New research has shown that impaired insulin signaling in the brain, often a feature of diabetes, may negatively impact cognition, mood, and metabolism — all of which are common aspects of Alzheimer’s disease.
However, the mechanisms behind this relationship have remained hidden.
A recent study investigated the impact of blocking insulin receptors and insulin-like growth factor (IGF1) receptors in mouse models.
The work was carried out at the Joslin Diabetes Center, affiliated with Harvard Medical School in Boston, MA. The results reveal that interrupting these similar pathways impaired both learning and memory.
The researchers published their findings in the Proceedings of the National Academy of Sciences.
The researchers worked with both the hippocampus and the central amygdala, areas of the brain that help with cognition function, as well as metabolic control.
They looked into how mice with disabled insulin and IGF1 receptors tackled mazes, and the results were revealing.
First, the researchers allowed the mice to explore the maze to familiarize themselves with its layout, and then they blocked a pathway before reintroducing the mice to the labyrinth.
These particular mice failed to analyze the new barricade and instead tried to go through the maze as if it was the way it had always been.
Senior author C. Ronald Kahn, chief academic officer at Joslin and the Mary K. Iacocca Professor of Medicine at Harvard Medical School, notes that this is the first study that shows a relationship between these disrupted pathways and cognition problems.
He says, “Since these two receptors can partially compensate for one another, what we did that was critical was this combined insulin and IGF receptor knockout.”
Prof. Kahn goes on to explain, “However, it was also important to do it in specific regions, since if it was everywhere it might have impaired brain development. By knocking out both [receptors], we removed not only the primary way they work but the backup system that’s already built in.”
Alzheimer’s disease is the most common cause of dementia, which is when a person is experiencing memory loss and other cognition issues that are severe enough to interfere with daily life.
Alzheimer’s, though, is not a normal part of aging, and while most of those who have it are 65 years of age and older, it can affect people who are younger.
Alzheimer’s does not get better over time, and, in most cases, it tends to worsen until the person loses the ability to carry on a conversation or respond to what is happening around them.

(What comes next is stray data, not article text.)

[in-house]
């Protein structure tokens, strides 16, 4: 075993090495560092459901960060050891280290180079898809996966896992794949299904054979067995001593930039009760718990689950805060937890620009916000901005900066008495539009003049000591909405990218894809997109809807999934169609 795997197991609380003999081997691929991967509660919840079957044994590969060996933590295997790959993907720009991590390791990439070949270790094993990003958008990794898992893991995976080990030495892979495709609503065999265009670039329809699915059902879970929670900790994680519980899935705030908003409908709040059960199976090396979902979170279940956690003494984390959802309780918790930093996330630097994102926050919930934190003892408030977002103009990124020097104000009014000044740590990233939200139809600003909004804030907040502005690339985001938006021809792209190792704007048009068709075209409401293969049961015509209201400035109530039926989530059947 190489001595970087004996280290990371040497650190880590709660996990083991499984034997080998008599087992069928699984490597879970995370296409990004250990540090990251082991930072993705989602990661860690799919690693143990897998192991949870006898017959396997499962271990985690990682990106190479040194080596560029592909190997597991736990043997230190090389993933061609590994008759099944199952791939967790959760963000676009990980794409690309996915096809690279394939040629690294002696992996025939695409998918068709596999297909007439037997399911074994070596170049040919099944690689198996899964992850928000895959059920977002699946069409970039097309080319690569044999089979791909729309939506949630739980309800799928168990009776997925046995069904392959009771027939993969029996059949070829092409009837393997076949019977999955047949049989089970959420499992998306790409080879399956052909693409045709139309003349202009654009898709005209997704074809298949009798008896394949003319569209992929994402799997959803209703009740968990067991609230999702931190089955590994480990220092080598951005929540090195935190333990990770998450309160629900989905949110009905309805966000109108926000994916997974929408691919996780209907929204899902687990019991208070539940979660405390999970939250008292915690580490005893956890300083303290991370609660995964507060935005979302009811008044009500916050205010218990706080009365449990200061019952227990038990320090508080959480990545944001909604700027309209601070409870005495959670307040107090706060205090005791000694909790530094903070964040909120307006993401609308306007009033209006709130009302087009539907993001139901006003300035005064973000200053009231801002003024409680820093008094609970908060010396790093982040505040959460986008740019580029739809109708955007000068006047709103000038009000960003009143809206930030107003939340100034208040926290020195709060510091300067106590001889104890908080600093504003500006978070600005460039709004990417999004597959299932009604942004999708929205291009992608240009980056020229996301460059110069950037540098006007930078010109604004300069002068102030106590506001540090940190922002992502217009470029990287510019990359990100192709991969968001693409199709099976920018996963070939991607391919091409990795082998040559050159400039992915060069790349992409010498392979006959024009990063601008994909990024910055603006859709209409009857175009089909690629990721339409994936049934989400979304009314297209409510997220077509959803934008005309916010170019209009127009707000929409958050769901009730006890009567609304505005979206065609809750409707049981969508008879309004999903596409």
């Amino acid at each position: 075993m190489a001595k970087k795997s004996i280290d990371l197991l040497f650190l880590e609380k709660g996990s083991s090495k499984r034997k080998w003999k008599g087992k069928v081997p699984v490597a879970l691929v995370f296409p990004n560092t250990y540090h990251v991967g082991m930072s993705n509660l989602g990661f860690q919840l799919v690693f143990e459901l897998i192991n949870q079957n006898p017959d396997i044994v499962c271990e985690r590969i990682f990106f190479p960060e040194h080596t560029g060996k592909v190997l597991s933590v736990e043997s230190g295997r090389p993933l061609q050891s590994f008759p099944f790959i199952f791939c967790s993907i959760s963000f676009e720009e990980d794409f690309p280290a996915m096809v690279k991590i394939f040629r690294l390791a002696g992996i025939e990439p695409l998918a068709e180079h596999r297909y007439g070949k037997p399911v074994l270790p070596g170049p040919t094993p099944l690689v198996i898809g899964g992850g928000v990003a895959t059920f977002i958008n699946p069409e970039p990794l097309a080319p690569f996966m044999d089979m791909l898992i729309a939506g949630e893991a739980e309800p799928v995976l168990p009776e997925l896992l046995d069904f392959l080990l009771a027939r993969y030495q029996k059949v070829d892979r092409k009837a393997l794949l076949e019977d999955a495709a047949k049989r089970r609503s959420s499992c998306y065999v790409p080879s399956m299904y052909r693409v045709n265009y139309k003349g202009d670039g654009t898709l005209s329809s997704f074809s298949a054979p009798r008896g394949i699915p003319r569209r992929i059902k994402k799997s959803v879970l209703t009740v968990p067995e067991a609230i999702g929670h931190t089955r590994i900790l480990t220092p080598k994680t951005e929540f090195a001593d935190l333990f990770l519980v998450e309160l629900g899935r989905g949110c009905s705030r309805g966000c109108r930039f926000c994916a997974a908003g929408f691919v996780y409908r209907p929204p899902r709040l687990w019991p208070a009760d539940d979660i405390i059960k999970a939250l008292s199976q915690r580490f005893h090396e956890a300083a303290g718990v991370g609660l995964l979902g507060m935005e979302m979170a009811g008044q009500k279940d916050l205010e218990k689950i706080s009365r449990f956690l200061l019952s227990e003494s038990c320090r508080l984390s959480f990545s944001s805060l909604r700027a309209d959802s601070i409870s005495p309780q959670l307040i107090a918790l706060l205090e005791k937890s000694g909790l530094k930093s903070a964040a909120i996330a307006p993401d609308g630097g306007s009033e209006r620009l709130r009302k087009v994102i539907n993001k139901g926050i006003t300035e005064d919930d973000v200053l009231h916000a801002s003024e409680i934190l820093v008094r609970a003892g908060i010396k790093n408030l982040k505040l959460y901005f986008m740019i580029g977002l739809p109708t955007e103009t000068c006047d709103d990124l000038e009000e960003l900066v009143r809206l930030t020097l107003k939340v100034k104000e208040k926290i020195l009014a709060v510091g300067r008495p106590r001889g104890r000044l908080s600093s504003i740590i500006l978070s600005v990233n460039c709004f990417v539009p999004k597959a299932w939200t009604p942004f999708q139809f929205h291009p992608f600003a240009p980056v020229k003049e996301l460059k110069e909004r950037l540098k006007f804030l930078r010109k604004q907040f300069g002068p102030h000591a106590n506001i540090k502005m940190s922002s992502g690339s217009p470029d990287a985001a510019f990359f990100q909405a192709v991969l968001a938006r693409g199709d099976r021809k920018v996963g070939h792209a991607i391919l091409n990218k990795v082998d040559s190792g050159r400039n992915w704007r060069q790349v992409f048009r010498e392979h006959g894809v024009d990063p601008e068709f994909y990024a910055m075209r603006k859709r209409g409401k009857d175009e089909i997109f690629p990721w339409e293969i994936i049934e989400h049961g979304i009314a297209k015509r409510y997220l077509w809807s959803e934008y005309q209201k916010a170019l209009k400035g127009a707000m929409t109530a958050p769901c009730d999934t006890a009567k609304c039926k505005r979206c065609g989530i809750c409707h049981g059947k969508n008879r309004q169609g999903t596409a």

There is no cure for the condition, but there are treatments available that can slow down progression and may improve the individual’s overall quality of life.
There are risk factors that scientists have associated with developing Alzheimer’s disease. There are some factors that people cannot control, for example, age, family history, and genetics. People might be able to influence other potential causes, however, including head injuries and heart disease.
Additionally, diabetes is a known risk factor for Alzheimer’s disease. Other studies have shown a connection between insulin pathways and premature cognitive decline, dementia, depression, and anxiety.
Also, studies have helped demonstrate that abnormal receptors are present more often in those who have both Alzheimer’s and type 2 diabetes.
The current study is the first to target specific regions to help determine cause and effect.
Next, the researchers want to look at what happens when they cross the mice they used in this study with mice that are genetically prone to developing Alzheimer’s.
Investigating these connections, they say, may lead to recommendations of lifestyle changes well before a disease process even begins.
“With diabetes and obesity, there is resistance in these pathways and, therefore, we think that this could be an important factor as to why people with Alzheimer’s disease and diabetes have a faster-accelerated course or have more Alzheimer’s disease.”
Senior author C. Ronald Kahn